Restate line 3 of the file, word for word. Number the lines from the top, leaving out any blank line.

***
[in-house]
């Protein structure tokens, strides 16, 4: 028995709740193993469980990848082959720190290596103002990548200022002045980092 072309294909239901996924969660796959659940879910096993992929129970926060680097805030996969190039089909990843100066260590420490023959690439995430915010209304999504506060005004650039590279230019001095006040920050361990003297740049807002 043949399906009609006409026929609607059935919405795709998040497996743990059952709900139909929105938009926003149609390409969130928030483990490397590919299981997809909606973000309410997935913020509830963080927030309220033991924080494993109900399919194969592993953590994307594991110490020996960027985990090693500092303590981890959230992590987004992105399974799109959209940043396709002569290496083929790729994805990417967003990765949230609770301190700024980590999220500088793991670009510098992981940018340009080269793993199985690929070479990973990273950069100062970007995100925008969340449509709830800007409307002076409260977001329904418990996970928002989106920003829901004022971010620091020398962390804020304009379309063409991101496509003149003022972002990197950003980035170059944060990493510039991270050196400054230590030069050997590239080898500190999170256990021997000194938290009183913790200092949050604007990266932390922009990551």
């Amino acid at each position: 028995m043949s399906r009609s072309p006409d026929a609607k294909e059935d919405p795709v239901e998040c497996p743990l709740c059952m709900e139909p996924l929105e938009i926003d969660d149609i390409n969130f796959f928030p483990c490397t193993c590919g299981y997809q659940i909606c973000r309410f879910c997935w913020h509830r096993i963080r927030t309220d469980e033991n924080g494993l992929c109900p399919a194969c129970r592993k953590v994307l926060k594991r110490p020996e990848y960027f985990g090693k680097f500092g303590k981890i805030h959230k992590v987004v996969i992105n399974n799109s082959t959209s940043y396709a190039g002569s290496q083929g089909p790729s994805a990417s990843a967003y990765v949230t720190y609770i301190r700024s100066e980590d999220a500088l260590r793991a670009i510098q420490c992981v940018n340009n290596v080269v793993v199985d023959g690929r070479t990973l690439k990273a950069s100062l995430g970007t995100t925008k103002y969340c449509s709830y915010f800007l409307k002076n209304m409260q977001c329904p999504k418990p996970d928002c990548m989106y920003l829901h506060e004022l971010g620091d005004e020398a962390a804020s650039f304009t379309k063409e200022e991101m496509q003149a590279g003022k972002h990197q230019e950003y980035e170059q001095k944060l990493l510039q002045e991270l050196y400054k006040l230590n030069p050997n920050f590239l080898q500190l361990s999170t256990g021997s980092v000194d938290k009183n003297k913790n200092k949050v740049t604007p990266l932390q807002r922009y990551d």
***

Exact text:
């Amino acid at each position: 028995m043949s399906r009609s072309p006409d026929a609607k294909e059935d919405p795709v239901e998040c497996p743990l709740c059952m709900e139909p996924l929105e938009i926003d969660d149609i390409n969130f796959f928030p483990c490397t193993c590919g299981y997809q659940i909606c973000r309410f879910c997935w913020h509830r096993i963080r927030t309220d469980e033991n924080g494993l992929c109900p399919a194969c129970r592993k953590v994307l926060k594991r110490p020996e990848y960027f985990g090693k680097f500092g303590k981890i805030h959230k992590v987004v996969i992105n399974n799109s082959t959209s940043y396709a190039g002569s290496q083929g089909p790729s994805a990417s990843a967003y990765v949230t720190y609770i301190r700024s100066e980590d999220a500088l260590r793991a670009i510098q420490c992981v940018n340009n290596v080269v793993v199985d023959g690929r070479t990973l690439k990273a950069s100062l995430g970007t995100t925008k103002y969340c449509s709830y915010f800007l409307k002076n209304m409260q977001c329904p999504k418990p996970d928002c990548m989106y920003l829901h506060e004022l971010g620091d005004e020398a962390a804020s650039f304009t379309k063409e200022e991101m496509q003149a590279g003022k972002h990197q230019e950003y980035e170059q001095k944060l990493l510039q002045e991270l050196y400054k006040l230590n030069p050997n920050f590239l080898q500190l361990s999170t256990g021997s980092v000194d938290k009183n003297k913790n200092k949050v740049t604007p990266l932390q807002r922009y990551d």